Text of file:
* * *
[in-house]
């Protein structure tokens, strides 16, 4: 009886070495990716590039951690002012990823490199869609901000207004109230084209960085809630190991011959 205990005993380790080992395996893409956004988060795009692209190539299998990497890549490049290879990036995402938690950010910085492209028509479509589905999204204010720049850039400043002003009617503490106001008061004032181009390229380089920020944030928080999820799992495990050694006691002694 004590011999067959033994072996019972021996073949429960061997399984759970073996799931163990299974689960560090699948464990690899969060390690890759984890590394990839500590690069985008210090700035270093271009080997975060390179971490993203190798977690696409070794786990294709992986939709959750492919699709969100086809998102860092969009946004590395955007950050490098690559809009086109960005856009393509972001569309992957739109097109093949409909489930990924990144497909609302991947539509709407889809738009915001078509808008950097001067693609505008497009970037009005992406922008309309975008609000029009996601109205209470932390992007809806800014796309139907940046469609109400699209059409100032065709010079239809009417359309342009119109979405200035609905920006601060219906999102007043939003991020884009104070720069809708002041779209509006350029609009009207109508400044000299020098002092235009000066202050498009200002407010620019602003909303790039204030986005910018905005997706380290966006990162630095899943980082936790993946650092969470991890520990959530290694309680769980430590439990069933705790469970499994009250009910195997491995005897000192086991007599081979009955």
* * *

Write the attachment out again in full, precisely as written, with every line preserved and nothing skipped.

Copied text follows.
[in-house]
């Protein structure tokens, strides 16, 4: 009886070495990716590039951690002012990823490199869609901000207004109230084209960085809630190991011959 205990005993380790080992395996893409956004988060795009692209190539299998990497890549490049290879990036995402938690950010910085492209028509479509589905999204204010720049850039400043002003009617503490106001008061004032181009390229380089920020944030928080999820799992495990050694006691002694 004590011999067959033994072996019972021996073949429960061997399984759970073996799931163990299974689960560090699948464990690899969060390690890759984890590394990839500590690069985008210090700035270093271009080997975060390179971490993203190798977690696409070794786990294709992986939709959750492919699709969100086809998102860092969009946004590395955007950050490098690559809009086109960005856009393509972001569309992957739109097109093949409909489930990924990144497909609302991947539509709407889809738009915001078509808008950097001067693609505008497009970037009005992406922008309309975008609000029009996601109205209470932390992007809806800014796309139907940046469609109400699209059409100032065709010079239809009417359309342009119109979405200035609905920006601060219906999102007043939003991020884009104070720069809708002041779209509006350029609009009207109508400044000299020098002092235009000066202050498009200002407010620019602003909303790039204030986005910018905005997706380290966006990162630095899943980082936790993946650092969470991890520990959530290694309680769980430590439990069933705790469970499994009250009910195997491995005897000192086991007599081979009955």